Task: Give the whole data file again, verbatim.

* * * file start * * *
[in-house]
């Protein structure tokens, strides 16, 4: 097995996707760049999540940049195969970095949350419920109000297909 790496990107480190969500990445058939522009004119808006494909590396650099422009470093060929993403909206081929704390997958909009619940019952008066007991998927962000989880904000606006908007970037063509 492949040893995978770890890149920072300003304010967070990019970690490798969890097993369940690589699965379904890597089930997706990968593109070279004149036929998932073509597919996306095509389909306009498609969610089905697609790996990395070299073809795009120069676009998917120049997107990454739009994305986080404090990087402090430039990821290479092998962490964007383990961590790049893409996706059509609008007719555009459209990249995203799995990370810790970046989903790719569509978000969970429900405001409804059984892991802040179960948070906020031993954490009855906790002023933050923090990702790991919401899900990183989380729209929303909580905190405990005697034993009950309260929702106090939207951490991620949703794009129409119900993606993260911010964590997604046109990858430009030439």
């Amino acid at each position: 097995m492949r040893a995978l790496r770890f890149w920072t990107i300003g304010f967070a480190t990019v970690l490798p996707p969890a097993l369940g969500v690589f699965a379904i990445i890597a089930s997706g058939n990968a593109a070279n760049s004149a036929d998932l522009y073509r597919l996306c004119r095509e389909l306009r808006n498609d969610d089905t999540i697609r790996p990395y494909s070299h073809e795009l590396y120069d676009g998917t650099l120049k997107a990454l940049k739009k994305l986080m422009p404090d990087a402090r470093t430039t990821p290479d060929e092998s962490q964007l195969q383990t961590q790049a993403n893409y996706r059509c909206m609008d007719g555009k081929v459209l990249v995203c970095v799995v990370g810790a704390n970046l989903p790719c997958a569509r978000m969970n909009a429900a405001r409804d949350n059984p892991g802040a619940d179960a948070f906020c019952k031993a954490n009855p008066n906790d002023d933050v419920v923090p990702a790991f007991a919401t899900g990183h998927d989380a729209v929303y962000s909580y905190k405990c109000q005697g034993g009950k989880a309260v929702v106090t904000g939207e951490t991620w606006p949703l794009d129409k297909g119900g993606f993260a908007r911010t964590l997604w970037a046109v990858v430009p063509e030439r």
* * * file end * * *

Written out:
[in-house]
């Protein structure tokens, strides 16, 4: 097995996707760049999540940049195969970095949350419920109000297909 790496990107480190969500990445058939522009004119808006494909590396650099422009470093060929993403909206081929704390997958909009619940019952008066007991998927962000989880904000606006908007970037063509 492949040893995978770890890149920072300003304010967070990019970690490798969890097993369940690589699965379904890597089930997706990968593109070279004149036929998932073509597919996306095509389909306009498609969610089905697609790996990395070299073809795009120069676009998917120049997107990454739009994305986080404090990087402090430039990821290479092998962490964007383990961590790049893409996706059509609008007719555009459209990249995203799995990370810790970046989903790719569509978000969970429900405001409804059984892991802040179960948070906020031993954490009855906790002023933050923090990702790991919401899900990183989380729209929303909580905190405990005697034993009950309260929702106090939207951490991620949703794009129409119900993606993260911010964590997604046109990858430009030439």
């Amino acid at each position: 097995m492949r040893a995978l790496r770890f890149w920072t990107i300003g304010f967070a480190t990019v970690l490798p996707p969890a097993l369940g969500v690589f699965a379904i990445i890597a089930s997706g058939n990968a593109a070279n760049s004149a036929d998932l522009y073509r597919l996306c004119r095509e389909l306009r808006n498609d969610d089905t999540i697609r790996p990395y494909s070299h073809e795009l590396y120069d676009g998917t650099l120049k997107a990454l940049k739009k994305l986080m422009p404090d990087a402090r470093t430039t990821p290479d060929e092998s962490q964007l195969q383990t961590q790049a993403n893409y996706r059509c909206m609008d007719g555009k081929v459209l990249v995203c970095v799995v990370g810790a704390n970046l989903p790719c997958a569509r978000m969970n909009a429900a405001r409804d949350n059984p892991g802040a619940d179960a948070f906020c019952k031993a954490n009855p008066n906790d002023d933050v419920v923090p990702a790991f007991a919401t899900g990183h998927d989380a729209v929303y962000s909580y905190k405990c109000q005697g034993g009950k989880a309260v929702v106090t904000g939207e951490t991620w606006p949703l794009d129409k297909g119900g993606f993260a908007r911010t964590l997604w970037a046109v990858v430009p063509e030439r």